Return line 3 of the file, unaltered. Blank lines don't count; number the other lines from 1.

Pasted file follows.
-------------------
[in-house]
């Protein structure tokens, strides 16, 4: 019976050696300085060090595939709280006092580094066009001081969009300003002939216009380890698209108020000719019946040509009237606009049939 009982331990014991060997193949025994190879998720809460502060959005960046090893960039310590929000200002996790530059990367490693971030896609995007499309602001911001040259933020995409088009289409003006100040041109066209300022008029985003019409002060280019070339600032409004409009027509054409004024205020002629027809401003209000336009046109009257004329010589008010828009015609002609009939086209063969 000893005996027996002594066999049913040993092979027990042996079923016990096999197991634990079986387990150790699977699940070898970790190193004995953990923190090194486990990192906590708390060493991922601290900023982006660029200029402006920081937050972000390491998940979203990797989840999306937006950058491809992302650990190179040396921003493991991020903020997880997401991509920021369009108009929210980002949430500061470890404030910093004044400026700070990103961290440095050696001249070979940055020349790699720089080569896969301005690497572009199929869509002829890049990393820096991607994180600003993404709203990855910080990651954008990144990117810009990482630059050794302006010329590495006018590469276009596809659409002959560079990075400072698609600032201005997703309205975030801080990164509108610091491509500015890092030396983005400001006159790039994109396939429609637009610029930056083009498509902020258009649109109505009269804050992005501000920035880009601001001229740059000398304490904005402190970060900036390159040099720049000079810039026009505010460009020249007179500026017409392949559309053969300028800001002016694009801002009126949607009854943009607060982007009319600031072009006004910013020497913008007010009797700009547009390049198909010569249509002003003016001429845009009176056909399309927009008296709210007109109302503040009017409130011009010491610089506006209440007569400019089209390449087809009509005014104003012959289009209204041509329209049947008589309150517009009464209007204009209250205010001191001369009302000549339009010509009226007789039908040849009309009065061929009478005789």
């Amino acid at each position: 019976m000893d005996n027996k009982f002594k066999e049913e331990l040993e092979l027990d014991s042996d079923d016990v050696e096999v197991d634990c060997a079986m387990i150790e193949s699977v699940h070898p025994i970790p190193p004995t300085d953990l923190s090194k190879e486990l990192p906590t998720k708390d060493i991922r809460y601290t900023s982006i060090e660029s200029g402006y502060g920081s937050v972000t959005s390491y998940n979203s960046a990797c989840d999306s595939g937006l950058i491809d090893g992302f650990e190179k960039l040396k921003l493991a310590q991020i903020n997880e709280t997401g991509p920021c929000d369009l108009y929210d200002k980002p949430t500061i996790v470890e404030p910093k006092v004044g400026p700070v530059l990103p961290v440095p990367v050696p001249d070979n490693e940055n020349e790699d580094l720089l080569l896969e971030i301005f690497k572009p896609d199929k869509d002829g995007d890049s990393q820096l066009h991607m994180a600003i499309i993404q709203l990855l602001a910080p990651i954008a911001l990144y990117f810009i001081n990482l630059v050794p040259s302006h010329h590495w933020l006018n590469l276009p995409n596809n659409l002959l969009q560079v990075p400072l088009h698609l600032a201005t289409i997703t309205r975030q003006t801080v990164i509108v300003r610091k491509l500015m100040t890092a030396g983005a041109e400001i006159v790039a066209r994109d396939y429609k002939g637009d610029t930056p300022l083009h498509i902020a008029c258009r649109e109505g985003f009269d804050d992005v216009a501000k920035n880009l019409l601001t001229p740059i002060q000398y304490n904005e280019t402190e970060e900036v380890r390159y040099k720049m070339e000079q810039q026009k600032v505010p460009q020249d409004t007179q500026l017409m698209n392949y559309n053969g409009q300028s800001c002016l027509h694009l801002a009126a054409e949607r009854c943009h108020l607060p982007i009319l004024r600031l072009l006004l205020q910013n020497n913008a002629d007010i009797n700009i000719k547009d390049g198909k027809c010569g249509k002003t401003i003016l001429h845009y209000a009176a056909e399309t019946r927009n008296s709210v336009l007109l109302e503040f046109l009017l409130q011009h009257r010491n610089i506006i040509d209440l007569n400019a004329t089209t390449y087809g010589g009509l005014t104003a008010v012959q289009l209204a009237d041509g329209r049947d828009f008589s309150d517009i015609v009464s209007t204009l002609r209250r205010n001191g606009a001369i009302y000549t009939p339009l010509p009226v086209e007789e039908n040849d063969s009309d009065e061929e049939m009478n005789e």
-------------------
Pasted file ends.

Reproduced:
């Amino acid at each position: 019976m000893d005996n027996k009982f002594k066999e049913e331990l040993e092979l027990d014991s042996d079923d016990v050696e096999v197991d634990c060997a079986m387990i150790e193949s699977v699940h070898p025994i970790p190193p004995t300085d953990l923190s090194k190879e486990l990192p906590t998720k708390d060493i991922r809460y601290t900023s982006i060090e660029s200029g402006y502060g920081s937050v972000t959005s390491y998940n979203s960046a990797c989840d999306s595939g937006l950058i491809d090893g992302f650990e190179k960039l040396k921003l493991a310590q991020i903020n997880e709280t997401g991509p920021c929000d369009l108009y929210d200002k980002p949430t500061i996790v470890e404030p910093k006092v004044g400026p700070v530059l990103p961290v440095p990367v050696p001249d070979n490693e940055n020349e790699d580094l720089l080569l896969e971030i301005f690497k572009p896609d199929k869509d002829g995007d890049s990393q820096l066009h991607m994180a600003i499309i993404q709203l990855l602001a910080p990651i954008a911001l990144y990117f810009i001081n990482l630059v050794p040259s302006h010329h590495w933020l006018n590469l276009p995409n596809n659409l002959l969009q560079v990075p400072l088009h698609l600032a201005t289409i997703t309205r975030q003006t801080v990164i509108v300003r610091k491509l500015m100040t890092a030396g983005a041109e400001i006159v790039a066209r994109d396939y429609k002939g637009d610029t930056p300022l083009h498509i902020a008029c258009r649109e109505g985003f009269d804050d992005v216009a501000k920035n880009l019409l601001t001229p740059i002060q000398y304490n904005e280019t402190e970060e900036v380890r390159y040099k720049m070339e000079q810039q026009k600032v505010p460009q020249d409004t007179q500026l017409m698209n392949y559309n053969g409009q300028s800001c002016l027509h694009l801002a009126a054409e949607r009854c943009h108020l607060p982007i009319l004024r600031l072009l006004l205020q910013n020497n913008a002629d007010i009797n700009i000719k547009d390049g198909k027809c010569g249509k002003t401003i003016l001429h845009y209000a009176a056909e399309t019946r927009n008296s709210v336009l007109l109302e503040f046109l009017l409130q011009h009257r010491n610089i506006i040509d209440l007569n400019a004329t089209t390449y087809g010589g009509l005014t104003a008010v012959q289009l209204a009237d041509g329209r049947d828009f008589s309150d517009i015609v009464s209007t204009l002609r209250r205010n001191g606009a001369i009302y000549t009939p339009l010509p009226v086209e007789e039908n040849d063969s009309d009065e061929e049939m009478n005789e």